Men’s Bball Wins, Youthful Team Maturing


Colin Senior drives to the basket against Chestnut Hill in a losing effort on Nov. 30.

It took them more than three months to accomplish the feat that the Mavericks men’s basketball team pulled off last Saturday.


The Men’s basketball squad got their first win of the season against Nyack in what is easily the Mavs best start in years.

The Mavs are a well balanced team in all aspects of the team. They get contributions up and down the roster and it is that balance that gives them a fighting chance in each game. One player can have a bad game or go into a slump whereas the likelihood of a whole team slumping is close to nil.

The most intriguing part about this team, about the roster as currently constructed, is that it’s a very, very, young team. The Mavs only have three seniors on the roster and only one of whom, Center James Mindingall, who is a starter.

Junior guard Colin Senior leads the team in scoring and has led the team in three out of the team’s six games. Junior forward Joseph Pope, has led the team in the other three, doing most of his work in the post and on the offensive glass. Though Pope’s been a force on the offensive glass and Senior’s done most of the heavy lifting on the score-sheet, their teammates have been contributing steadily. LeBrandon Smith, Kirk Bailey, and Chaz Morrish have all racked up double digits in points and point guard Romaine Wall has been the chief (and seemingly the sole) distributor for a team that doesn’t rely on ball distribution nearly as much as one would expect.

There’s no question as to where the Maverick problem lies though. The Mavericks have been outscored by their opponents by roughly 120 points so far on the season. The lack of defense coupled with a team-wide tendency to shoot the three pointer (at an anemic 26% no less) and turn the ball over (about 20 a game) leaves the Mavericks often looking up at their opponent at in the score column and fighting desperately to get back into games.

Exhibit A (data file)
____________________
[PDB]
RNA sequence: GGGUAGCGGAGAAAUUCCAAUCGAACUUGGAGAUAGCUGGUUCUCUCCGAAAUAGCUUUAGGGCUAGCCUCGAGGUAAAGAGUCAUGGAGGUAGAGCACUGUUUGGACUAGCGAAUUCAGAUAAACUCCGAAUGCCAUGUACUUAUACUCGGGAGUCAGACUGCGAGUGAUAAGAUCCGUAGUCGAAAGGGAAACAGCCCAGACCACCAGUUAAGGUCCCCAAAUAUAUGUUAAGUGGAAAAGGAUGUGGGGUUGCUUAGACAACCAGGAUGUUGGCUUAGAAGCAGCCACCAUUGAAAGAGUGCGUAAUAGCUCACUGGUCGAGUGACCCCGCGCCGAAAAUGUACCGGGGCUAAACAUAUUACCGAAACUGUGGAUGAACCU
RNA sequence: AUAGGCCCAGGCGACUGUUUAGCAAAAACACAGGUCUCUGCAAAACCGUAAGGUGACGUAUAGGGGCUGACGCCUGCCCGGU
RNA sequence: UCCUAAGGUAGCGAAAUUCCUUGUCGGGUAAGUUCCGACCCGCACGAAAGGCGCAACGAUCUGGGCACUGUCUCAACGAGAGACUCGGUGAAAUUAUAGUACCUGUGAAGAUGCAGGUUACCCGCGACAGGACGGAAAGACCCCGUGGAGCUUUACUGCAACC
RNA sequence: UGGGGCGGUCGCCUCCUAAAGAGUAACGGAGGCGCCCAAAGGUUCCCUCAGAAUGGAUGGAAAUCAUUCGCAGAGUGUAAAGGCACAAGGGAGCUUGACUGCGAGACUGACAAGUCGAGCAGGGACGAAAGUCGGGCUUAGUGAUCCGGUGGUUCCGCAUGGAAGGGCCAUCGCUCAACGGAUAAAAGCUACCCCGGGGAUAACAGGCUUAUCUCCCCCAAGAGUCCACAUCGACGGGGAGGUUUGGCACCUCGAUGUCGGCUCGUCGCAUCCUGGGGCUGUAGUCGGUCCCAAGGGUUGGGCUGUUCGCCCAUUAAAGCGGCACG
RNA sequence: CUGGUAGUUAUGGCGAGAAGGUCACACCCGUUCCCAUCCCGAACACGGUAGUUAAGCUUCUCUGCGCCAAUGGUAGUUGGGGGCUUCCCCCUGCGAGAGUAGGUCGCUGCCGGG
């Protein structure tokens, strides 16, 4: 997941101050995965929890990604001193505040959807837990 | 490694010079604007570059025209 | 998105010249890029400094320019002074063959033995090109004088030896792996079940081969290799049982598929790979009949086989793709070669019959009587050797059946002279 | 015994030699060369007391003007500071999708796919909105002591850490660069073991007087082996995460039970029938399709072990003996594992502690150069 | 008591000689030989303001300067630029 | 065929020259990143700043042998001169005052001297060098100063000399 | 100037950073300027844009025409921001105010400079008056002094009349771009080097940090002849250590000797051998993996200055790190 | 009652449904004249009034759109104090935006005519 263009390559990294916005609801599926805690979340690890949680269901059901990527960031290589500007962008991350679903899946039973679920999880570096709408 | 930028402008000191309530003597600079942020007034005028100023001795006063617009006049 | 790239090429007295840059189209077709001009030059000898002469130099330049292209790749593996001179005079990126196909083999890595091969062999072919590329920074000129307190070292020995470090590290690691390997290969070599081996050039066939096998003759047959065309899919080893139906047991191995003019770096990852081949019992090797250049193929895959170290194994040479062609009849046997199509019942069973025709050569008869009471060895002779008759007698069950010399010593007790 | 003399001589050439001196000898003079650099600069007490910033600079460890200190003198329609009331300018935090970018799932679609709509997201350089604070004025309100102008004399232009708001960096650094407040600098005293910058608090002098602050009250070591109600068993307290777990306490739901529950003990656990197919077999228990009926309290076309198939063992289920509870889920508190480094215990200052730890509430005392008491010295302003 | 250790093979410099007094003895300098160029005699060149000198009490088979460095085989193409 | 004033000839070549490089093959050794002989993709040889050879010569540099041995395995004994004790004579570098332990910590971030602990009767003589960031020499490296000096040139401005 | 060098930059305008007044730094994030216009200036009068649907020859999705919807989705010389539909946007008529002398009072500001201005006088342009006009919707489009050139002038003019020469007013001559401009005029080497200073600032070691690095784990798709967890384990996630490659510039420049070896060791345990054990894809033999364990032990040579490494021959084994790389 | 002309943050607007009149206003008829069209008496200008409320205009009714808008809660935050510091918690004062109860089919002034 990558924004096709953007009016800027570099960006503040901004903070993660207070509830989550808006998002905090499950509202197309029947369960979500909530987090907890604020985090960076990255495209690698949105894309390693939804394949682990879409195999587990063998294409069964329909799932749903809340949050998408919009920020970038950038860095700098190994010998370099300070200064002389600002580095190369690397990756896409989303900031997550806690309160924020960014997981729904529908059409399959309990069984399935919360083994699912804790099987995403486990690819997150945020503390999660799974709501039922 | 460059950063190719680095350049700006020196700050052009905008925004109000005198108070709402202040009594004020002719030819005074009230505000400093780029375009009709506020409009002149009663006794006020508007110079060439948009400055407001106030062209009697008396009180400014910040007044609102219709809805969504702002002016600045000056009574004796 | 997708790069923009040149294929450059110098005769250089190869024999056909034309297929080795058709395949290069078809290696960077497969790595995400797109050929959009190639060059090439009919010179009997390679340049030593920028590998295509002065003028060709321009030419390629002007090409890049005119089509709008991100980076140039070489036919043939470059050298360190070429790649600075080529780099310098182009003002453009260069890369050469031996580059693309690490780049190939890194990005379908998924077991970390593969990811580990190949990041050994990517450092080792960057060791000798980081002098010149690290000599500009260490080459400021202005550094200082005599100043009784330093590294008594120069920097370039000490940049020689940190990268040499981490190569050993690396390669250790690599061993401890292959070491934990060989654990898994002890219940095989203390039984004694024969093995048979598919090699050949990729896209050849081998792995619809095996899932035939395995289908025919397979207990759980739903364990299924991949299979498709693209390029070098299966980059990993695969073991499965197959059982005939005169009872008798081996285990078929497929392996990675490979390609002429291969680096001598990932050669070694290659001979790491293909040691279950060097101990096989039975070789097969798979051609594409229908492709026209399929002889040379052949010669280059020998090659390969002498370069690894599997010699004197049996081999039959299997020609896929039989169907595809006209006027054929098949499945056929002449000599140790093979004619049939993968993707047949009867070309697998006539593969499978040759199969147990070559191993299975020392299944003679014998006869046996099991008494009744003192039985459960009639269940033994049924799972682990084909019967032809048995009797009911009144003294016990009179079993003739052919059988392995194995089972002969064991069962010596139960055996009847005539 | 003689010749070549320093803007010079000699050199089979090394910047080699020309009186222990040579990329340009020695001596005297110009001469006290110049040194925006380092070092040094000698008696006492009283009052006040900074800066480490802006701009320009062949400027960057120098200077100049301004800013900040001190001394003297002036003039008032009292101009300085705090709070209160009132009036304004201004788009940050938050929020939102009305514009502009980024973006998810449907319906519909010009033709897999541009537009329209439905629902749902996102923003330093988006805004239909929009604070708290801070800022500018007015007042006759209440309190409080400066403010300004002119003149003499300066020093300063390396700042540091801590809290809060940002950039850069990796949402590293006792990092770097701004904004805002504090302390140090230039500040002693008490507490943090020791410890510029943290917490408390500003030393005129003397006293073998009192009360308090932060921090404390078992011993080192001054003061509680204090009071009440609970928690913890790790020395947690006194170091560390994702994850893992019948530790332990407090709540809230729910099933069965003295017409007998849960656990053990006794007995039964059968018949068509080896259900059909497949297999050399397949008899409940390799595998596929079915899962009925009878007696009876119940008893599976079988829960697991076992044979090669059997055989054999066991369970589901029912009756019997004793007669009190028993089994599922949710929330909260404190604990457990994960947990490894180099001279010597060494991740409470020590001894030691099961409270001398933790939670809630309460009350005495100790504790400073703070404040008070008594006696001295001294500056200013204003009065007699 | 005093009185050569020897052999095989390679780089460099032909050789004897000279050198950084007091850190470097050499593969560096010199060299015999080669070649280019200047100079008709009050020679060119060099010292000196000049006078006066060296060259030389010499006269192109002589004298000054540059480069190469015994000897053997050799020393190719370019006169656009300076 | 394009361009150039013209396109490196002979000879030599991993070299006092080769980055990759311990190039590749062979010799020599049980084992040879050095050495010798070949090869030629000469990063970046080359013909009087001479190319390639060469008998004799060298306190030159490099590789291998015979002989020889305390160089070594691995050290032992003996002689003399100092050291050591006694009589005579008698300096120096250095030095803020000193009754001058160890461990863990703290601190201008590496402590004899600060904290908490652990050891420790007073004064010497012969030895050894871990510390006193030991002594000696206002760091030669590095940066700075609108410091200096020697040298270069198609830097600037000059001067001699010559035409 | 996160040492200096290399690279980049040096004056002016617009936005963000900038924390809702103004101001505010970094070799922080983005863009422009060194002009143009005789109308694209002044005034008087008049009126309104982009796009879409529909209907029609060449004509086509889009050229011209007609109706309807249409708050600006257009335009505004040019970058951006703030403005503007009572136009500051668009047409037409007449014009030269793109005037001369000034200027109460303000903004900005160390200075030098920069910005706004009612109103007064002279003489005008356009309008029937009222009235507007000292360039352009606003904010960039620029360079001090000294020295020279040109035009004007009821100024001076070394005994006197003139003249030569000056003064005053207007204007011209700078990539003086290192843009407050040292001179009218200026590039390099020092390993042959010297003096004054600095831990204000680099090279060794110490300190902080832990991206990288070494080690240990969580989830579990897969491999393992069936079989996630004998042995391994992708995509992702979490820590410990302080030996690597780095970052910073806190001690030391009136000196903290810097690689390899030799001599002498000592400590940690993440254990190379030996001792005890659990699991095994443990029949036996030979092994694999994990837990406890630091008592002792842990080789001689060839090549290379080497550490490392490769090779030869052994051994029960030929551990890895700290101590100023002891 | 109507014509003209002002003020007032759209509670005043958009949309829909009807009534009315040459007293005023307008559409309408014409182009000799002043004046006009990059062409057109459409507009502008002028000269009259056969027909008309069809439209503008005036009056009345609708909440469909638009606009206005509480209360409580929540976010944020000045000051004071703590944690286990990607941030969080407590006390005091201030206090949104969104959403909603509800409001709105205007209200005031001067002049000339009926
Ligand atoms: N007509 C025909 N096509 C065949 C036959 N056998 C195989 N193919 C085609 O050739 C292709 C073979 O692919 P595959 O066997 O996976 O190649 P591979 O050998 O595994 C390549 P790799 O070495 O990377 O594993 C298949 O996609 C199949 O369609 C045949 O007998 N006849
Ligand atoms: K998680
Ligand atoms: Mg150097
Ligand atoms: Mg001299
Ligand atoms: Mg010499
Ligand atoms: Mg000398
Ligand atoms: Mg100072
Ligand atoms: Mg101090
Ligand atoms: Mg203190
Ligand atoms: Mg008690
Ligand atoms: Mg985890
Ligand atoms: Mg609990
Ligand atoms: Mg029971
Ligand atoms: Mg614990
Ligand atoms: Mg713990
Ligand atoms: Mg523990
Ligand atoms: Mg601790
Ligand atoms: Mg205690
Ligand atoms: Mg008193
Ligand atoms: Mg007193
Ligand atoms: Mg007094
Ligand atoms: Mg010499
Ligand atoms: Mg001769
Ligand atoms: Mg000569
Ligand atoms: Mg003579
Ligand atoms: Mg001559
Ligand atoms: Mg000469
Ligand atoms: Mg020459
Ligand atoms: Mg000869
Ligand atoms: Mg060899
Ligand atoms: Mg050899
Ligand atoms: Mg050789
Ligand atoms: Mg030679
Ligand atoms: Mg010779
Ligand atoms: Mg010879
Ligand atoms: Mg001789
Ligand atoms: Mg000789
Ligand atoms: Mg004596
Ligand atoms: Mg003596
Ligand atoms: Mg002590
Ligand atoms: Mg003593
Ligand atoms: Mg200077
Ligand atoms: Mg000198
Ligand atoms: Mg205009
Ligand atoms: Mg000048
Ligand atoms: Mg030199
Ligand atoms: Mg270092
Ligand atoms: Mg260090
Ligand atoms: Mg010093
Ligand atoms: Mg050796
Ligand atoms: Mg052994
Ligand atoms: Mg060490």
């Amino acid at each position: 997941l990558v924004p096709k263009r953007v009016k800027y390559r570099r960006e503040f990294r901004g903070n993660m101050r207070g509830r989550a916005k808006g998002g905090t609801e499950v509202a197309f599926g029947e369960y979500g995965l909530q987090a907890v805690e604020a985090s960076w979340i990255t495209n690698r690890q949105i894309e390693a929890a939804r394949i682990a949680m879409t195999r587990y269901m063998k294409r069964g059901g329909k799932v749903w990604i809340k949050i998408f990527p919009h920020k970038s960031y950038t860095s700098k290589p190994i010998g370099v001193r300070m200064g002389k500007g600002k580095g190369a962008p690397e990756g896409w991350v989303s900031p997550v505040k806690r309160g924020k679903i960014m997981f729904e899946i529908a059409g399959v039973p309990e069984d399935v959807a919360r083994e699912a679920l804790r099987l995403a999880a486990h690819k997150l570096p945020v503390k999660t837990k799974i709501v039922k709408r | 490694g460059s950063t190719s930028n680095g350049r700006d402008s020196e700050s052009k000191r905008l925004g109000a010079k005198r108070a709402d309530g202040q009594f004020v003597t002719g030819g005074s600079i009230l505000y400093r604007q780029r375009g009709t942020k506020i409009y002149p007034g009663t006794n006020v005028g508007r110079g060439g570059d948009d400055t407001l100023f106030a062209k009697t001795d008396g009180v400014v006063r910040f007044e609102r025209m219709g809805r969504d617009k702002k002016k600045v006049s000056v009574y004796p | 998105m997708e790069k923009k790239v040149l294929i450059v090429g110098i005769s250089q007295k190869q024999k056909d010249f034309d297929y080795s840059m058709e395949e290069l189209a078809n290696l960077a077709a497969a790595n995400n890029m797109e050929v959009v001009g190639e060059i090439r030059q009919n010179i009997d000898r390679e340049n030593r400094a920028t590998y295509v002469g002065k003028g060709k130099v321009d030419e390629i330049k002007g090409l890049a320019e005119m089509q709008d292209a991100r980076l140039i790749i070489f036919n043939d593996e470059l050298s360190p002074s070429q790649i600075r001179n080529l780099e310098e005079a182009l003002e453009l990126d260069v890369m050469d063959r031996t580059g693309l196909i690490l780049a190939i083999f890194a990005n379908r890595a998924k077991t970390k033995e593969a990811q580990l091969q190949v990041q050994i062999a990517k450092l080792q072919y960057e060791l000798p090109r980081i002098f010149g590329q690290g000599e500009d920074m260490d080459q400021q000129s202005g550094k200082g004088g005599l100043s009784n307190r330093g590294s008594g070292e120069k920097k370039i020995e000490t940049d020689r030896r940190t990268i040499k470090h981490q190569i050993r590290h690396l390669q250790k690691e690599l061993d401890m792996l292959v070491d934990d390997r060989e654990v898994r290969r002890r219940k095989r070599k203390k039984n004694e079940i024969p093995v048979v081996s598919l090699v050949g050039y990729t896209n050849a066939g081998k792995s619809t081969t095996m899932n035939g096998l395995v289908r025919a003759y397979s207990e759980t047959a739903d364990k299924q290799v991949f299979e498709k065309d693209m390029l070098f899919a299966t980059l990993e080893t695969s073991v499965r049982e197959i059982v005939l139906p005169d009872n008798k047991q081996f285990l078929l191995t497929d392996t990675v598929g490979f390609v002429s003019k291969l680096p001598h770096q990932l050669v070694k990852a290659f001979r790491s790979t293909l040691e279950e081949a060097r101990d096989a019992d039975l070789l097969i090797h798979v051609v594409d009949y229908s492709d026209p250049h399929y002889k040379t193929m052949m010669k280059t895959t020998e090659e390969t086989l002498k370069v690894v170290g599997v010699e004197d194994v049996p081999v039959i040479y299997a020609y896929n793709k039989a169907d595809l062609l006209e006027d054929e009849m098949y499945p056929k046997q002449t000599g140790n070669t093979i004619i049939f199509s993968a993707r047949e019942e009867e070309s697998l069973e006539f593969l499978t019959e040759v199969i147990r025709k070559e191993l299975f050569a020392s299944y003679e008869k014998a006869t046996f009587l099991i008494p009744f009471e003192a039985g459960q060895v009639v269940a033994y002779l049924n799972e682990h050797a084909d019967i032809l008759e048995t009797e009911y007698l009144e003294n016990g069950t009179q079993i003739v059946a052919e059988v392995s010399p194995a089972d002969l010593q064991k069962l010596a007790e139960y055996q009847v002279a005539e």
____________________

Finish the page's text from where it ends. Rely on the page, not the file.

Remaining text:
Their matchup with Nyack was the exception. They did most of their work from the inside (just 3-8 from behind the three point arc), shot well from the free throw line, dominated the boards, and never fell behind Nyack the way they have every other team this season. Mercy went on a run and didn’t allow their turnovers (26 turnovers leading to 31 Nyack points, roughly half of the points they scored on the night).

Turnovers and mental errors are par for the course with a young team and this team is one of the youngest. It’s that youth that has hopes and expectations for this team running so high. The ceiling is high for this team and if they could just find a way to score and cut down on the turnovers, they have the potential to be a solid team. The Maverick players are all still developing and unlike seasons past, have a win under their belt early. They do the little things, rebounding, getting their hands on balls defensively, make their free throws, and have shown fight in every game they’ve been in.

By no means are the Mavs a finished product. They make all the mistakes expected of youth and have taken themselves out of games far more often than have the other teams. Coach Adam Parmenter has his work cut out for him with a team that needs to instill some discipline into their game, but should look forward to the most promising stretch of Mavericks basketball this program’s seen in a long time.

This win against Nyack isn’t a colossal victory, but it brings a much-needed confidence to the team. All things considered, the youth of the team belies an unfulfilled promise that comes with a caveat. If they continue to mature, if they develop into a fundamentally sound team that can distribute the ball without turning it over 20 times a game, they could become a winning team.